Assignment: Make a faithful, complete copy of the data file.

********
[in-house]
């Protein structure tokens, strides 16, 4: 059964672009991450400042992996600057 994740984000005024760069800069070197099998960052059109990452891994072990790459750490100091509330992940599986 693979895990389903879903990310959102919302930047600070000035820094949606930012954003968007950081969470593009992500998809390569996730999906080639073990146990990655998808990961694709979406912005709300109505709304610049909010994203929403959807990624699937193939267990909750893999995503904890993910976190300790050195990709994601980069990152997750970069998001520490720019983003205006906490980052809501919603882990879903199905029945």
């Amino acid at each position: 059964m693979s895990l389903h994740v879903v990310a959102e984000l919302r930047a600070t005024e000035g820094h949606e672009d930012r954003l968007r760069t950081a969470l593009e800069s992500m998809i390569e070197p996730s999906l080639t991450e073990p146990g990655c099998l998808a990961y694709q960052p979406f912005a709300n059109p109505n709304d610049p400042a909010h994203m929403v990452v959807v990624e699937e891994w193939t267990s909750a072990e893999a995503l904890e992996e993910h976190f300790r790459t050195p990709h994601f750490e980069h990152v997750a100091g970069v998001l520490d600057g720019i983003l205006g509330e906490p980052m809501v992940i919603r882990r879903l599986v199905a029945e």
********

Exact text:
[in-house]
């Protein structure tokens, strides 16, 4: 059964672009991450400042992996600057 994740984000005024760069800069070197099998960052059109990452891994072990790459750490100091509330992940599986 693979895990389903879903990310959102919302930047600070000035820094949606930012954003968007950081969470593009992500998809390569996730999906080639073990146990990655998808990961694709979406912005709300109505709304610049909010994203929403959807990624699937193939267990909750893999995503904890993910976190300790050195990709994601980069990152997750970069998001520490720019983003205006906490980052809501919603882990879903199905029945």
């Amino acid at each position: 059964m693979s895990l389903h994740v879903v990310a959102e984000l919302r930047a600070t005024e000035g820094h949606e672009d930012r954003l968007r760069t950081a969470l593009e800069s992500m998809i390569e070197p996730s999906l080639t991450e073990p146990g990655c099998l998808a990961y694709q960052p979406f912005a709300n059109p109505n709304d610049p400042a909010h994203m929403v990452v959807v990624e699937e891994w193939t267990s909750a072990e893999a995503l904890e992996e993910h976190f300790r790459t050195p990709h994601f750490e980069h990152v997750a100091g970069v998001l520490d600057g720019i983003l205006g509330e906490p980052m809501v992940i919603r882990r879903l599986v199905a029945e």